The 9/11 Commission Report draws praise for valid reasons. But the remarkable plaudits, publicity, and sales it has garnered do not prove that it has been correctly understood. The public discussion of the report in fact suggests that Americans are missing its central point and purpose.

This results in part from the report’s virtues. The thorough, well-documented, and often gripping description of the events surrounding 9/11 tends to focus attention on what are essentially historical questions of causes and responsibilities, while the report’s main purpose is to make recommendations for the future. Even more important, its penetrating analyses of the failures and inadequacies in America’s counterterrorist system before 9/11 and its proposals for reforming that system tend to reinforce perceptions already dominant. America is now the frontline in the anti-terrorist struggle and that the central battle involves keeping Americans safe from further attack, primarily by improving security at home and carrying the fight to the terrorists by military action and intelligence work elsewhere. The administration naturally promotes this perception, believing it yields an electoral advantage, and Democrats, not daring really to challenge it, only contend that they could wage the battle better.

No one could complain about this perception and its likely electoral consequences if it were correct. If the report actually confirmed that the American homeland constituted the main battleground in the so-called War on Terror, then the verdict of “safer but not yet safe” endorsed by the administration would be reasonable. (I say “so-called” because this “war” consists of two distinct though connected things: a real if unconventional war against particular terrorists and their organizations and a wider non-military struggle against terrorism in general in favor of a decent civil society. Why this distinction is crucial will become clear later.)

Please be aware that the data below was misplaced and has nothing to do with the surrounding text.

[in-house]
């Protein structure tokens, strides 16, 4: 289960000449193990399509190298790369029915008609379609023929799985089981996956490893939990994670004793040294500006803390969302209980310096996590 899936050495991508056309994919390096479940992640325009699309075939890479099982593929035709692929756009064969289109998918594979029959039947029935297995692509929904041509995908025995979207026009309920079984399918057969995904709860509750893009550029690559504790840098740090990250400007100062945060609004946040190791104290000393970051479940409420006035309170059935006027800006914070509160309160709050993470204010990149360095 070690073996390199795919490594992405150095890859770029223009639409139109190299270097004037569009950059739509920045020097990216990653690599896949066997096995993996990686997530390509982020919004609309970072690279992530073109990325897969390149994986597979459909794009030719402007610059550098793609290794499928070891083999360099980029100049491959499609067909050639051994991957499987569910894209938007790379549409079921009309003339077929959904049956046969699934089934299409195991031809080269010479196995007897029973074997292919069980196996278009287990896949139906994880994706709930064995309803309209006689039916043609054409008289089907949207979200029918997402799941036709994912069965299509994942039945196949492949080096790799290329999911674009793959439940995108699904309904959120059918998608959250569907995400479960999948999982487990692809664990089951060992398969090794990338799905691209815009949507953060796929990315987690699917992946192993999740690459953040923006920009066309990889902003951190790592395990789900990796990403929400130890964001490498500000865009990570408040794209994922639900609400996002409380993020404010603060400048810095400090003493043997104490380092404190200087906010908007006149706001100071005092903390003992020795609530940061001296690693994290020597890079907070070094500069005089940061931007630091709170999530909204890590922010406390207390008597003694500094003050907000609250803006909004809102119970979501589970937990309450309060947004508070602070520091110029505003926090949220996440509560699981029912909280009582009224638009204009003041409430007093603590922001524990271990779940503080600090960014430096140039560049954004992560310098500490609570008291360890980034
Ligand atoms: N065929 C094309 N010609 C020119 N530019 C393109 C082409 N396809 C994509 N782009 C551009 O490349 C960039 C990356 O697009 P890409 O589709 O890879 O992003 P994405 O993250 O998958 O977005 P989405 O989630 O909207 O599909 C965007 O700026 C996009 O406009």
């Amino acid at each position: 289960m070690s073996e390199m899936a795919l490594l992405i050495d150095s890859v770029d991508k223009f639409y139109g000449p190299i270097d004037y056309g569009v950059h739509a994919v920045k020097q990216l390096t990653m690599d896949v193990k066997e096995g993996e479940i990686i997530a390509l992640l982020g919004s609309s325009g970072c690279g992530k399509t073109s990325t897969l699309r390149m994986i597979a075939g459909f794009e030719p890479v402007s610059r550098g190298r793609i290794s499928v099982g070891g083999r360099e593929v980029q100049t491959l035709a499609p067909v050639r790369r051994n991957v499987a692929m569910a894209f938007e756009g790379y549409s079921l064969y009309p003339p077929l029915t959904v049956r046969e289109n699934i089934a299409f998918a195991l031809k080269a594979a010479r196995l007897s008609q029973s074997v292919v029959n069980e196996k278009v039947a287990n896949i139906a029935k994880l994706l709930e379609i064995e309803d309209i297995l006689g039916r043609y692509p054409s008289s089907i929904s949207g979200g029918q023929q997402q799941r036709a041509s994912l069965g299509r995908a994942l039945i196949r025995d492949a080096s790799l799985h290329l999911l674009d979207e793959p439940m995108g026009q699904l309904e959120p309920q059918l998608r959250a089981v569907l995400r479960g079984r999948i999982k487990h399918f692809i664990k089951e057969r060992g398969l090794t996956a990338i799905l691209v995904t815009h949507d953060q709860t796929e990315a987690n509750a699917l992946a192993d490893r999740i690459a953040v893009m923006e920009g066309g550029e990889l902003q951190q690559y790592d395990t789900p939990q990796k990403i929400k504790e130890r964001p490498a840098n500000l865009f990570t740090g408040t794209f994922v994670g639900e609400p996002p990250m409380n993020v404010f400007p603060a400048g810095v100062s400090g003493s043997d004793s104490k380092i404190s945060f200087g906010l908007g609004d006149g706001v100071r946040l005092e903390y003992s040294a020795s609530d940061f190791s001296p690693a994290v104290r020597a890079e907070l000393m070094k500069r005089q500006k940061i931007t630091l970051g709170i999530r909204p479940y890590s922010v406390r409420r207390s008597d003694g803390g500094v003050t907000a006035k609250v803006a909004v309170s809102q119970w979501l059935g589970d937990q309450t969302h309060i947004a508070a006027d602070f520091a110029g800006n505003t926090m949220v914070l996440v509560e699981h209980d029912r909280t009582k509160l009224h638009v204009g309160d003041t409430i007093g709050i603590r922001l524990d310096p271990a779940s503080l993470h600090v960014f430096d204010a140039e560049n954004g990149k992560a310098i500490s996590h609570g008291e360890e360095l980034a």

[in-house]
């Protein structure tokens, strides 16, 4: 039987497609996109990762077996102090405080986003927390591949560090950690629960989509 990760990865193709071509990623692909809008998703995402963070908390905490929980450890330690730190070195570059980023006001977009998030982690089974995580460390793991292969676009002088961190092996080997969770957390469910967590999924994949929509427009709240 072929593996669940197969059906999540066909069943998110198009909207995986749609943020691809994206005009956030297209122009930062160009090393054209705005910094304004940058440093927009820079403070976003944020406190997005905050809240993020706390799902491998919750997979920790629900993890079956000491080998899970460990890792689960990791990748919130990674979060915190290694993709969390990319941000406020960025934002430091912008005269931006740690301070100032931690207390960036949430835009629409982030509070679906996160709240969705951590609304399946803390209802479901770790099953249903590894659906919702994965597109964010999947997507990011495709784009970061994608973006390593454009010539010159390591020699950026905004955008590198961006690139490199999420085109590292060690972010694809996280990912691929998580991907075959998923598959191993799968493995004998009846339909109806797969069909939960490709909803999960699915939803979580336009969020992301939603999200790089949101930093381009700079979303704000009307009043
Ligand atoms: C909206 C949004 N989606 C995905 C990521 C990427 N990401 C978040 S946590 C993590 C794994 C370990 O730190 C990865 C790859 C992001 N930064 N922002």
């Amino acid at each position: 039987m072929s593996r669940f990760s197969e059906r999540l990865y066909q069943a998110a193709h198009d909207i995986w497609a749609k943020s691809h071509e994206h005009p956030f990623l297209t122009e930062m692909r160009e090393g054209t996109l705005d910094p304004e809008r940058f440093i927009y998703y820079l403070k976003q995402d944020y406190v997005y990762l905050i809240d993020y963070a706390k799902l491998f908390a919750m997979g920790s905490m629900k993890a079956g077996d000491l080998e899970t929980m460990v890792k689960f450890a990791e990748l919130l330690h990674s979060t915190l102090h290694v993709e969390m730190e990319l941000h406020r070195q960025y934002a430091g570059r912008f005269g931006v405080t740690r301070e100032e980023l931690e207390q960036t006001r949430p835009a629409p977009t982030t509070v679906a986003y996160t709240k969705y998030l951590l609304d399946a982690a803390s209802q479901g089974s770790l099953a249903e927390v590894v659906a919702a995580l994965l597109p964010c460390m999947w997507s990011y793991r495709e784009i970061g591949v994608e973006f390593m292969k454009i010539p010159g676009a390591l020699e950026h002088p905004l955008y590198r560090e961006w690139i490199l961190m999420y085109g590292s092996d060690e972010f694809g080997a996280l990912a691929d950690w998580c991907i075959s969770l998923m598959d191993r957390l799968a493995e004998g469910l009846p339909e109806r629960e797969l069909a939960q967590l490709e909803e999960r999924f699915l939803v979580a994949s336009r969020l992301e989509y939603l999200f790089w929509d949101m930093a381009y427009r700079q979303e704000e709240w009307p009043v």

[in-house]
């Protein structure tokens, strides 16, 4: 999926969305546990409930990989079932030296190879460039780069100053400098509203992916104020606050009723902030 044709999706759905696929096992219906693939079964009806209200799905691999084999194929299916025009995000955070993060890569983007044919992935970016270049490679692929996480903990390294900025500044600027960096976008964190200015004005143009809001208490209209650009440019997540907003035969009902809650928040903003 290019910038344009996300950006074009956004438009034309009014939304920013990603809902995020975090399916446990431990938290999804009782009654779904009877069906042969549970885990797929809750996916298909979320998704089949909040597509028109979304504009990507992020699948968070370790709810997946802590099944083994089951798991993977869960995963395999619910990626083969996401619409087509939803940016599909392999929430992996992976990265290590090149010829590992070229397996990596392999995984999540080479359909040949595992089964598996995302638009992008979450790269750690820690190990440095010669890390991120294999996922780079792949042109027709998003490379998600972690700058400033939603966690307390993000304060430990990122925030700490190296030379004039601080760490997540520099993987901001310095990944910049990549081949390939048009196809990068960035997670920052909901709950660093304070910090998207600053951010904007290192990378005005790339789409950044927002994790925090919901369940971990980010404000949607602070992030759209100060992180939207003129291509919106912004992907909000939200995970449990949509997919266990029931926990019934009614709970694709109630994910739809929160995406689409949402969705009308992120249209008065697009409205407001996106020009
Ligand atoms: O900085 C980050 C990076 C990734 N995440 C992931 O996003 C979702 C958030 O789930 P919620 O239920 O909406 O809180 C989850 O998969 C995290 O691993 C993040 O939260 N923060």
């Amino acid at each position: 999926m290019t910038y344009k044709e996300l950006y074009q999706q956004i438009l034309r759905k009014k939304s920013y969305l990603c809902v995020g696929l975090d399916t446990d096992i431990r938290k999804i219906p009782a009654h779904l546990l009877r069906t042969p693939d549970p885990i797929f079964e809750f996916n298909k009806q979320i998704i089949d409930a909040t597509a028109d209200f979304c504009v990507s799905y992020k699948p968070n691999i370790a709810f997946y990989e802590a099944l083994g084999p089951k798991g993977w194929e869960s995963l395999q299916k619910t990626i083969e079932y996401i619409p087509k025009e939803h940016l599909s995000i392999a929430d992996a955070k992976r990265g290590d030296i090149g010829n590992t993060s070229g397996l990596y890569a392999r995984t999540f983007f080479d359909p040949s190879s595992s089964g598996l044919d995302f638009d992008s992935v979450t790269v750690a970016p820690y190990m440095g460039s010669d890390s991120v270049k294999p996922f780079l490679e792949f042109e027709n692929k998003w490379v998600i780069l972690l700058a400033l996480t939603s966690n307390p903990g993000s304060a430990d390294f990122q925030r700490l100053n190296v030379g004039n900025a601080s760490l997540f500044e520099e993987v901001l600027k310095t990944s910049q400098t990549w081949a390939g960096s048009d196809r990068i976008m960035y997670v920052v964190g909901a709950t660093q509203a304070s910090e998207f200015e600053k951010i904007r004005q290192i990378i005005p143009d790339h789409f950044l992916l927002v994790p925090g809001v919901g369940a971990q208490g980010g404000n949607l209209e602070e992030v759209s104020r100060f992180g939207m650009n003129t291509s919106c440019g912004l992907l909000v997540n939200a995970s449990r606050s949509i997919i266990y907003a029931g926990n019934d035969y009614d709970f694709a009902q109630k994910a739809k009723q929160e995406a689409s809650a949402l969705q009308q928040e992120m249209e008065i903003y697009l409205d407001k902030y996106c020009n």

In fact, the report says something different. It demonstrates clearly if indirectly in its narrative and analysis and directly in its conclusions that the struggle against terrorism is not centered in America. It is essentially global, therefore any strategy that concentrates on homeland security, military action, and counterterrorist intelligence and policing while neglecting the foreign-policy aspects of the struggle will fail. Repeatedly it stresses how much international organization, communication, financial activity, travel, training, and recruitment went into the planning and execution of the 9/11 attacks. Time and again it emphasizes how those terrorist strikes and others were connected to wider issues of international politics, economics, religion, and society. Constantly it points out the transnational nature and reach of terrorist organizations.

The most important recommendations of the book, ignored in the public discussion, come near the end in Chapter 12, significantly entitled, “What to Do? A Global Strategy.” These recommendations start from the clear recognition that even though the United States is al-Qaeda’s avowed prime enemy, and America’s homeland has become an important target for terrorist attacks, the central front lies elsewhere—Pakistan, Afghanistan, the Arabian Peninsula and nearby East Africa, Southeast Asia, Indonesia and the Philippines, West Africa, and European cities with large Muslim populations. (Iraq is mentioned only in passing, with the remark that it would go to the head of the list were it to become a failed state.) The report goes on to argue that the main task of finding and destroying the terrorist networks must be done by local governments and forces that the U.S. cannot command but can only aid and persuade. Success depends on active co-operation from friends and at least noninterference or partial help from neutrals and opponents.